In the case of The Licked Hand, its origins go back more than a century. In the 1990s, Snopes found that a similar motif dates back to an Englishman’s diary entry from 1871. In it, the diary keeper, Dearman Birchall, retold a story he heard at a party of a man whose wife woke him up in the middle of the night, urging him to go investigate what sounded like burglars in their home. He told his wife that it was only the dog, reaching out his hand. He felt the dog lick his hand … but in the morning, all his valuables were gone: He had clearly been robbed.

A similar theme shows up in the short story “The Diary of Mr. Poynter,” published in 1919 by M.R. James. In it, a character dozes off in an armchair, and thinks that he is petting his dog. It turns out, it’s some kind of hairy human figure that he flees from. The story seems to have evolved from there into its presently popular form, picking up steam in the 1960s. As with any folk tale, its exact form changes depending on the teller: sometimes the main character is an old lady, other times it’s a young girl.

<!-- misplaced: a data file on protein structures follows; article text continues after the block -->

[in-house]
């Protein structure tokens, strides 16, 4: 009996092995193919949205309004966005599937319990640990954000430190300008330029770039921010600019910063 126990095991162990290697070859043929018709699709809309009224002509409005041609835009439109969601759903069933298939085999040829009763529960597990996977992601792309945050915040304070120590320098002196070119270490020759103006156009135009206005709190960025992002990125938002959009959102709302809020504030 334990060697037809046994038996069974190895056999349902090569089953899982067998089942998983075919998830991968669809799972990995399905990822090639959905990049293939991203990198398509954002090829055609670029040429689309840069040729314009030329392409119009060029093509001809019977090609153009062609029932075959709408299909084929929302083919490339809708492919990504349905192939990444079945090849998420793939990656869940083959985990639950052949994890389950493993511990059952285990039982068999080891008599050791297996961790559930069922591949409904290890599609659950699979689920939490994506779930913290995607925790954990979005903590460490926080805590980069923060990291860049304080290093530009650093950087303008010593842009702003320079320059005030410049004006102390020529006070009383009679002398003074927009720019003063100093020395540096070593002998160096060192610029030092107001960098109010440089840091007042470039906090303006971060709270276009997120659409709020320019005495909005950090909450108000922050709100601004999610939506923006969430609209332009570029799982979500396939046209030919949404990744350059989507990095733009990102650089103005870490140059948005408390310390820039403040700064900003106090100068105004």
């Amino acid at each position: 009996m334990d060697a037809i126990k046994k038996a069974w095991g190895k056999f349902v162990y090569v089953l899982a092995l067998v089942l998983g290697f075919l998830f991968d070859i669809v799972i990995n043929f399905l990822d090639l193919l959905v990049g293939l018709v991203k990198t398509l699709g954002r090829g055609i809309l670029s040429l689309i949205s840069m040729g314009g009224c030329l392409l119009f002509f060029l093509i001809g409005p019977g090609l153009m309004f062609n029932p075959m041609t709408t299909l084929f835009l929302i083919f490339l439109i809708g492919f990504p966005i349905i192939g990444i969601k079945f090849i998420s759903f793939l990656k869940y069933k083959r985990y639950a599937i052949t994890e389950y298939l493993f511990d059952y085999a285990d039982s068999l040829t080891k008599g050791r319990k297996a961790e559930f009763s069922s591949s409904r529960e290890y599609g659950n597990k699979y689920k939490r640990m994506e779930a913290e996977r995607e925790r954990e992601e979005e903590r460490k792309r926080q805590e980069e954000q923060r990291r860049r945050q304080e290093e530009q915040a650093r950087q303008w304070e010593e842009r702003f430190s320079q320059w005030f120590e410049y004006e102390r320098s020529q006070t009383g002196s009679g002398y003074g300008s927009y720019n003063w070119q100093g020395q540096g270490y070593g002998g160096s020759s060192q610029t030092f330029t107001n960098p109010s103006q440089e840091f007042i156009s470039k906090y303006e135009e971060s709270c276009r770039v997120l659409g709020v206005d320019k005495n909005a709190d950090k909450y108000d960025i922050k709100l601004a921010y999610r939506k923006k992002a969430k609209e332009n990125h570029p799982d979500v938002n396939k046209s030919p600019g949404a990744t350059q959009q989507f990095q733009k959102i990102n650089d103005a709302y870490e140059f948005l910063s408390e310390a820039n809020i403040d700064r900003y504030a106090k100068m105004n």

You’ll probably hear these stories in the context of happening to a “friend of a friend,” making you more likely to believe the tale. It practically happened to someone you know! Kind of! The setting, too, is probably somewhere nearby. It might be in your neighborhood, or down by the local railroad tracks.

Thrillist spoke to Dr. Joseph Stubbersfield, a researcher in the UK who studies urban legends, who says the kind of stories that spread widely contain both social information and emotional resonance. Meaning they contain a message—you never know who’s lurking in your house—and are evocative.

If something is super scary or gross, you want to share it. Stories tend to warn against something: A study of English-language urban legends circulating online found that most warned listeners about the hazards of life (poisonous plants, dangerous animals, dangerous humans) rather than any kind of opportunities. We like to warn each other of the dangers that could be lurking around every corner, which makes sense considering our proven propensity to focus on and learn from negative information. And yes, that means telling each other to watch out for who’s licking our hands in the middle of the night.

Just something to keep in mind as you eagerly await Jezebel’s annual scary story contest.

[h/t Thrillist]